Brian Joseph said...

Hi Guy - As I alluded to but did not emphasize there really is a down side to all this. Forging inappropriate relationships is just one of many examples.

Rachel Bradford said...

I couldn't agree with you more. :) I am addicted to the IDEAS that I can find on the internet. Yes, some of those ideas are fluff, rude, etc. But that's just because there are more ideas out there - more ideas means more interesting stuff as well as more fluff. Just stop whining and check out the interesting stuff!

As a biomedical scientist in today's world I can't even fathom what research was like for the previous generation. People who had to physically walk over to a library and sift through journals looking for something interesting? I, on the other hand, can find information that is more relevant, I can find more if it, and I can find it in only a few minutes of looking. WITHOUT getting off my fat behind. (I'm not actually fat - it's a figure of speech...)

On the other hand, I DO think people should get their noses out of their electronics a little more often. I hate it when I go out with a friend (or worse, a date!) only to have that person spend the entire time on twitter.

vb said...

this is a timely post when there are tonnes of arguments going around on the same topic and I guess we are all on the same boat in dis..Though I can stay away from internet and its goodies still if given a choice I would only choose a life with this technology as I wish...Intenet and its accesories I feel is like a sharp knife either u use to cut an apple or slit open a life is ur personal choice...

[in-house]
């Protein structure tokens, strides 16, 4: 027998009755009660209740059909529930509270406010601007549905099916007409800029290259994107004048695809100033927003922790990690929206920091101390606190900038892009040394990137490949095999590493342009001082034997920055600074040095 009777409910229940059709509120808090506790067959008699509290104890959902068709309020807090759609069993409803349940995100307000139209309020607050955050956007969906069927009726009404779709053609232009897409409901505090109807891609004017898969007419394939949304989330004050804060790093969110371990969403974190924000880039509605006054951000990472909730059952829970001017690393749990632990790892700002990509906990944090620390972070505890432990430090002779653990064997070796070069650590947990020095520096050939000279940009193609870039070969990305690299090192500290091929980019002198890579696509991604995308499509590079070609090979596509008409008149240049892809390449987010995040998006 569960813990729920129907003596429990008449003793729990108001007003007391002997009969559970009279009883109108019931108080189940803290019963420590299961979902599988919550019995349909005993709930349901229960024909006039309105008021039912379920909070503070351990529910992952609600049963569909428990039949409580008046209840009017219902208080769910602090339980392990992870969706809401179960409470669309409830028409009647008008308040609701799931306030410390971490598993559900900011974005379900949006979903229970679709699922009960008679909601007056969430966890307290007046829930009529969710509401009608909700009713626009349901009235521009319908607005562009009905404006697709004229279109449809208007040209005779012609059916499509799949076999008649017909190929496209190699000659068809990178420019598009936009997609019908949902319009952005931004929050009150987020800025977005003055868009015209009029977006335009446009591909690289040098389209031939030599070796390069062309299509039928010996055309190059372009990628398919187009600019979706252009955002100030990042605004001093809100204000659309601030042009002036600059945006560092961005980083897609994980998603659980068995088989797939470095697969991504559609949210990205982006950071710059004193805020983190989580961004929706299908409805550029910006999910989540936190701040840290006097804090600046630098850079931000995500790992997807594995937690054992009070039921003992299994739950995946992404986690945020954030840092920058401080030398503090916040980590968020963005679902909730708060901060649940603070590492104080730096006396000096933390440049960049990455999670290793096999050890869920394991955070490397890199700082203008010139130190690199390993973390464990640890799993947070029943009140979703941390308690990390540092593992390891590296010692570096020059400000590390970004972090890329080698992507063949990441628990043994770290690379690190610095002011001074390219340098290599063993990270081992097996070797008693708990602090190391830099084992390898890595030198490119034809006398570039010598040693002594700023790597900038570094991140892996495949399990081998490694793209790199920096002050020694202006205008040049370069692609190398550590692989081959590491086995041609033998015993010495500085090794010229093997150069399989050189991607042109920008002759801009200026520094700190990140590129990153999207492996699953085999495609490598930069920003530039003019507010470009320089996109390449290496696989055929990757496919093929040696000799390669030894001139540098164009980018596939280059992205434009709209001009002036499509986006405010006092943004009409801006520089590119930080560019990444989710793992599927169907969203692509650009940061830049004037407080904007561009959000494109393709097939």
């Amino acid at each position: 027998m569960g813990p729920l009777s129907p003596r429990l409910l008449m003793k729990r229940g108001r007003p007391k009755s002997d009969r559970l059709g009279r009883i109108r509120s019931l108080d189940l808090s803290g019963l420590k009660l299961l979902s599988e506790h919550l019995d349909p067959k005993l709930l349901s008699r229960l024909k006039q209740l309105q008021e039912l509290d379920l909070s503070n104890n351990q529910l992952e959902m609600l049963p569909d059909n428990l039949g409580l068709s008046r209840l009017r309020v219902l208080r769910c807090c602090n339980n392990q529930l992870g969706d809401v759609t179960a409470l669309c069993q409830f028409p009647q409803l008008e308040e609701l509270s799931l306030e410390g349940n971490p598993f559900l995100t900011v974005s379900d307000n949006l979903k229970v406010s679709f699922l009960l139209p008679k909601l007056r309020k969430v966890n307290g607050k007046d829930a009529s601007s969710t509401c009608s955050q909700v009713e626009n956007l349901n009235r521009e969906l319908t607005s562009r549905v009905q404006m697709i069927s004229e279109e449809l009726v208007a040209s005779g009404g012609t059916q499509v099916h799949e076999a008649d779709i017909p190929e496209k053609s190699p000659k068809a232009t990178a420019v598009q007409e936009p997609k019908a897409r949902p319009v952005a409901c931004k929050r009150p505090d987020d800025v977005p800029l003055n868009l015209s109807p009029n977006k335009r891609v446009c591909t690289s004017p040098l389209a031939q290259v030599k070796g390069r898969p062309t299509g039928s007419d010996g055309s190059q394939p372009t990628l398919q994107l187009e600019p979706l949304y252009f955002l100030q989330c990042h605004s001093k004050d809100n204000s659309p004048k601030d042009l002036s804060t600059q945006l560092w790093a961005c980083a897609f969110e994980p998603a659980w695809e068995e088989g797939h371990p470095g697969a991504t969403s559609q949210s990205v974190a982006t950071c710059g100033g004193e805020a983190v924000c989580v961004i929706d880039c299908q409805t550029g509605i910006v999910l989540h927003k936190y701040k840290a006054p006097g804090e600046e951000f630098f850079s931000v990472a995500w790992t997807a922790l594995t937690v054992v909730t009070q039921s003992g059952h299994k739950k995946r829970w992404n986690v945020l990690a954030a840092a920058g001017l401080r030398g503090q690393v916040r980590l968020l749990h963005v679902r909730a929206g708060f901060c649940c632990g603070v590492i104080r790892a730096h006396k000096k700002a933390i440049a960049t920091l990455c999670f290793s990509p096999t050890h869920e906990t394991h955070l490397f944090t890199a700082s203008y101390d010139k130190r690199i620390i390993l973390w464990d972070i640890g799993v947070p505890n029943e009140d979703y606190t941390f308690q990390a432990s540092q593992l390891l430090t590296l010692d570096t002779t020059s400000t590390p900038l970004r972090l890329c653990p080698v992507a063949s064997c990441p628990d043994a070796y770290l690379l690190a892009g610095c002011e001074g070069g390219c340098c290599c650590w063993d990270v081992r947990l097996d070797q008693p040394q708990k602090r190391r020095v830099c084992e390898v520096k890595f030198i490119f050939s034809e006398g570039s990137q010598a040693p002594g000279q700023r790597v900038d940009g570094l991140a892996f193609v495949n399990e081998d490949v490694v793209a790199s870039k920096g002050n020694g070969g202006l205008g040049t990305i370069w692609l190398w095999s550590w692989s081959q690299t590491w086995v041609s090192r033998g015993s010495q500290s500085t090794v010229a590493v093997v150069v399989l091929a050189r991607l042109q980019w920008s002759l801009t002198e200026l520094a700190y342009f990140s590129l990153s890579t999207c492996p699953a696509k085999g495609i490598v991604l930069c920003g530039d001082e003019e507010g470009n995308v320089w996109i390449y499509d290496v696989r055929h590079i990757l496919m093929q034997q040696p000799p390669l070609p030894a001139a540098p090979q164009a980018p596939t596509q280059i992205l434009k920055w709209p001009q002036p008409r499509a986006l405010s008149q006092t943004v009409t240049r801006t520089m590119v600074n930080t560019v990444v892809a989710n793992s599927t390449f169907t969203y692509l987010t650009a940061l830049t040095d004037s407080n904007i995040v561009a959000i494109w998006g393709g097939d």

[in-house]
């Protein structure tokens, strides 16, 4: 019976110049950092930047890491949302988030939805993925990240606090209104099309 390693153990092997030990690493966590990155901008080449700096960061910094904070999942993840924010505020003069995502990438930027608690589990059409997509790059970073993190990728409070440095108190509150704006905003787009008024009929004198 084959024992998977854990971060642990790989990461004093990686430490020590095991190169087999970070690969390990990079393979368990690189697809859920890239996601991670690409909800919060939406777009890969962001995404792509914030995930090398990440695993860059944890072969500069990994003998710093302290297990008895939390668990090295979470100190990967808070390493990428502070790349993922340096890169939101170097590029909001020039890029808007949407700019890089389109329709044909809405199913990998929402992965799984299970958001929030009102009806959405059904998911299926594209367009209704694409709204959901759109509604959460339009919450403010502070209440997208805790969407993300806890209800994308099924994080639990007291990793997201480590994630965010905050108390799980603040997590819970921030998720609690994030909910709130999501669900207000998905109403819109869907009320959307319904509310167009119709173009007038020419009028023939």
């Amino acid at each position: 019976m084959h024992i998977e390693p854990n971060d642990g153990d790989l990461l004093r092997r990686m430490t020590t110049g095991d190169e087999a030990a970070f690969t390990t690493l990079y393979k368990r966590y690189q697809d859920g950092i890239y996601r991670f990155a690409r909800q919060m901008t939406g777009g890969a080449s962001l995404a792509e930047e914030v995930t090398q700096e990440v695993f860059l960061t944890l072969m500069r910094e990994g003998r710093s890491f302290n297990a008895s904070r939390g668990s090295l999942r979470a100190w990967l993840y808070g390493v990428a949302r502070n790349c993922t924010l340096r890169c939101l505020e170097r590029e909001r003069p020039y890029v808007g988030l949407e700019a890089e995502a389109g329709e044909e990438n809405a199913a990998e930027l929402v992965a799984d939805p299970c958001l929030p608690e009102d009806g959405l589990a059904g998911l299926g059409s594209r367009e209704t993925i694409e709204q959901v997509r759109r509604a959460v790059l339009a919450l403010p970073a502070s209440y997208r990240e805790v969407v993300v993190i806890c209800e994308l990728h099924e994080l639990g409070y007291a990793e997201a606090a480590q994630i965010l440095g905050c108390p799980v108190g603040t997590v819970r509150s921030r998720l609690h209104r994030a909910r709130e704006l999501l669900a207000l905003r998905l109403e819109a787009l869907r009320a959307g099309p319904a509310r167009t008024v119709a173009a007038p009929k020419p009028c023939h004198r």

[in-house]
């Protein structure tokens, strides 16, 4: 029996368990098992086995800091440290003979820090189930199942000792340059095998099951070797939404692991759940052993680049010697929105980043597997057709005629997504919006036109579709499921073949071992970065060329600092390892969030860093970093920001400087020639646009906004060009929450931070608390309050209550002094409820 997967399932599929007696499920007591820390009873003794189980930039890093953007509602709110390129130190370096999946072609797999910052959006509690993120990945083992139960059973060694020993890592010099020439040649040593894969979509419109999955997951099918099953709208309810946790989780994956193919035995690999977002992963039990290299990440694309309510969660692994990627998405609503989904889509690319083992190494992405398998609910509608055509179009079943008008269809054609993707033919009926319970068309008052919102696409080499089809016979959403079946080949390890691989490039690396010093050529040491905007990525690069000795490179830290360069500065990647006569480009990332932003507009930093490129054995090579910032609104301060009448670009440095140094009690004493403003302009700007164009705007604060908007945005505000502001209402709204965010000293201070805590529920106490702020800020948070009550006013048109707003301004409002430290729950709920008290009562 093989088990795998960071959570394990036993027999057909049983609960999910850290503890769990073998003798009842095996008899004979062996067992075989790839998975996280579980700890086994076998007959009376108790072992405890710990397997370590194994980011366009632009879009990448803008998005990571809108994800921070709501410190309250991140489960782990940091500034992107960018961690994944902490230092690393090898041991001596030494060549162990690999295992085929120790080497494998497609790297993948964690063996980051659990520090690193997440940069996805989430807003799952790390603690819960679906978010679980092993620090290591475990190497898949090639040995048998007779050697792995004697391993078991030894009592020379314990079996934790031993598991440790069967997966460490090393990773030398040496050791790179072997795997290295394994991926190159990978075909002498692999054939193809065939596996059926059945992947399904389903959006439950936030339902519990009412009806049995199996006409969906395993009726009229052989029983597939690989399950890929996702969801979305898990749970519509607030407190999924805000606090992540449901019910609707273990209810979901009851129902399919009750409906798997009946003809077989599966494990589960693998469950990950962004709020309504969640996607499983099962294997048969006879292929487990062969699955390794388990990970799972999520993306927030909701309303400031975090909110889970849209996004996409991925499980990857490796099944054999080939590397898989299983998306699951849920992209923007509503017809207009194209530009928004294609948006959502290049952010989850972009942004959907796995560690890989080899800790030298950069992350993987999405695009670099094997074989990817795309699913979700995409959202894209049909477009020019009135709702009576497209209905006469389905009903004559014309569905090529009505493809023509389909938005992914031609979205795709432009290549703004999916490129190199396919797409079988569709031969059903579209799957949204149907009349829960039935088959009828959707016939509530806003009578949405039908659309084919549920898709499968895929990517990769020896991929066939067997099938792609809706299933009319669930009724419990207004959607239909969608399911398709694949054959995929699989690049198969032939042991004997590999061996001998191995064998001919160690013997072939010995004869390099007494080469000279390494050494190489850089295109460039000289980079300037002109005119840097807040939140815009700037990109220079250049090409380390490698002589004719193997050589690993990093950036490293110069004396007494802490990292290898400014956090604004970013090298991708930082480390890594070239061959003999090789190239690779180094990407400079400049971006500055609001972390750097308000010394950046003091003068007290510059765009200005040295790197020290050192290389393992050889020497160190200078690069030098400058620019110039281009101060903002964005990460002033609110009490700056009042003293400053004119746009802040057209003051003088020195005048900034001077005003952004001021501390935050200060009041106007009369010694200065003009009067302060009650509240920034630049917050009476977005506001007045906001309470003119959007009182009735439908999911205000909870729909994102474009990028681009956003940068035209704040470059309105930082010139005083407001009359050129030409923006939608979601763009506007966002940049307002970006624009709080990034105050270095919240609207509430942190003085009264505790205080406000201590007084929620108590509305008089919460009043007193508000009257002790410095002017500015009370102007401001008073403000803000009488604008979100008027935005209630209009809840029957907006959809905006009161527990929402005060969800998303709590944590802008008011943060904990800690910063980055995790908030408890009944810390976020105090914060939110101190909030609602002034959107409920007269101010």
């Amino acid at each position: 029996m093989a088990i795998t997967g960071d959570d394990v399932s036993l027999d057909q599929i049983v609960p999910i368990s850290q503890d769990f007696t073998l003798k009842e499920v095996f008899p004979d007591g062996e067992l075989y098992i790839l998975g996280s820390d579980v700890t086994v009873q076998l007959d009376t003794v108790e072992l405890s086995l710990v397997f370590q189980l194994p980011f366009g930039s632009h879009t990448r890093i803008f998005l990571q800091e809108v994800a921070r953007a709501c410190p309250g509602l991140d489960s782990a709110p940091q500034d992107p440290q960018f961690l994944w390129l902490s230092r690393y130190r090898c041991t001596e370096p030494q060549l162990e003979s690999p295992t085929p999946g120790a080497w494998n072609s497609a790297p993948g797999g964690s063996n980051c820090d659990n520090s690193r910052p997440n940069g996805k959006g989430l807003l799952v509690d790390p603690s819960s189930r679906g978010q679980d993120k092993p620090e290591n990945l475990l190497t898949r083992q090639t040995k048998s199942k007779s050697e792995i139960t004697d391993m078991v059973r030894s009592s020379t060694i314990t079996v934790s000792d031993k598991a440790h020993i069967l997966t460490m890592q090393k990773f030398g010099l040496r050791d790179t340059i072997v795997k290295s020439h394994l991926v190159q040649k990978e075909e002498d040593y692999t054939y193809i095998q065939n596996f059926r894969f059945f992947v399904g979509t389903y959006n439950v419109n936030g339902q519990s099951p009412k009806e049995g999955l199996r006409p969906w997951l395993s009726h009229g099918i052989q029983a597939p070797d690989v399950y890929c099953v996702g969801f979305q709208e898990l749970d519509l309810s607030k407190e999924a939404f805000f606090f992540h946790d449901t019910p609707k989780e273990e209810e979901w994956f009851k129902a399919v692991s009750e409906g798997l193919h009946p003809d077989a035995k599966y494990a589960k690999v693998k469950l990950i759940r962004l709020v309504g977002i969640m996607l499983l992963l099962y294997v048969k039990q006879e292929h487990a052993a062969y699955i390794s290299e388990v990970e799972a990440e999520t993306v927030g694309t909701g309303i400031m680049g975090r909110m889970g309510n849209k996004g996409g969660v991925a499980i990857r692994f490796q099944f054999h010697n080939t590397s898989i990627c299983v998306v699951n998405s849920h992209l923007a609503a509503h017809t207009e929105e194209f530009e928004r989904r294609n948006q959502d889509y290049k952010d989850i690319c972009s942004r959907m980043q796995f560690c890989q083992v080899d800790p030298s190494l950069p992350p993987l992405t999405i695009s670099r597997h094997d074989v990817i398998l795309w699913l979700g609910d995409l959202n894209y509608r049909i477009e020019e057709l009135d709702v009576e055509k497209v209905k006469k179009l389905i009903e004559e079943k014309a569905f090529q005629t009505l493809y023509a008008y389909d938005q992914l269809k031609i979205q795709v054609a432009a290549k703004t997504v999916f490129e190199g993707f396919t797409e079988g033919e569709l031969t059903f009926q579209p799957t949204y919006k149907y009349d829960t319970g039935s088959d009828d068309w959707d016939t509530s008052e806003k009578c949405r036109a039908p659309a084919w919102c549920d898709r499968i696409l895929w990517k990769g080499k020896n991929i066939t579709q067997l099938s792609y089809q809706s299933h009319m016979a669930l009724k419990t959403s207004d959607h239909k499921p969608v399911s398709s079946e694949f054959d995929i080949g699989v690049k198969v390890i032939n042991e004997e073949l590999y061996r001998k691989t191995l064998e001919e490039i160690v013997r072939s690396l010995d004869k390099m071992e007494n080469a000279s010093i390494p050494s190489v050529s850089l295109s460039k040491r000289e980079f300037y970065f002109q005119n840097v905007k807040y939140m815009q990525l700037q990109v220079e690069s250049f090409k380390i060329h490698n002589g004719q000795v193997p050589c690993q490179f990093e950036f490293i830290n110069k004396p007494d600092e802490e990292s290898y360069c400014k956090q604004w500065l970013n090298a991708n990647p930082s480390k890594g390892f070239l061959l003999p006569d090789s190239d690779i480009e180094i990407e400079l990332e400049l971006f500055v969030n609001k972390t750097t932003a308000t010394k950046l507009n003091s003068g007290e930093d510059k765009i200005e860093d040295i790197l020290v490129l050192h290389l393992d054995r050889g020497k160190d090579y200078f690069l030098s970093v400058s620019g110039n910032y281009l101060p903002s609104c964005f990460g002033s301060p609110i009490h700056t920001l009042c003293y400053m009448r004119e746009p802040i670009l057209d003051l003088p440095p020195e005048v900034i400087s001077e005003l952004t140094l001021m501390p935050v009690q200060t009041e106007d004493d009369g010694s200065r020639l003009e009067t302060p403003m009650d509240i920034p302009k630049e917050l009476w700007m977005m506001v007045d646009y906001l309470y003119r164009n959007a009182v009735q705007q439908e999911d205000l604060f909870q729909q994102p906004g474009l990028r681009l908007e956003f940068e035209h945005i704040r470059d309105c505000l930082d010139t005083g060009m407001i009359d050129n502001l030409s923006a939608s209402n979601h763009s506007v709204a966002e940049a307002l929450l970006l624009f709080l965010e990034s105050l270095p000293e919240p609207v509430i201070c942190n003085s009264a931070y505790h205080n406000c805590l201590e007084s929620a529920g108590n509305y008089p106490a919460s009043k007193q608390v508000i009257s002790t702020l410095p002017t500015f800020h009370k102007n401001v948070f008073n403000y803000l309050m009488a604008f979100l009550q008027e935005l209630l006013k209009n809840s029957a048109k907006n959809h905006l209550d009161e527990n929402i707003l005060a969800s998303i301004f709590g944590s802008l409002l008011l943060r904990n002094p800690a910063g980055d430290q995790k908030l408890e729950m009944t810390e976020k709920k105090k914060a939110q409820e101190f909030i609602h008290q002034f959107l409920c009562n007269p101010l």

being a life science research i can only say how blessed im with al da net access..

Brian Joseph said...

Hi Rachel - Indeed the connivence of and ease of obtaining quality and detailed information is spoiling us!

I do agree with you about the rudeness and obsessiveness people exhibit especially when it comes to mobile devices. Be it the use of twitter, texting, etc. I cannot imagine someone using one for any length of time of a date.

Brian Joseph said...

Hi VB - the double edged sword analogy is definitely a good one. There are many people who have indeed allowed the new digital age to mar their lives. As you say, this is really an issue of choice.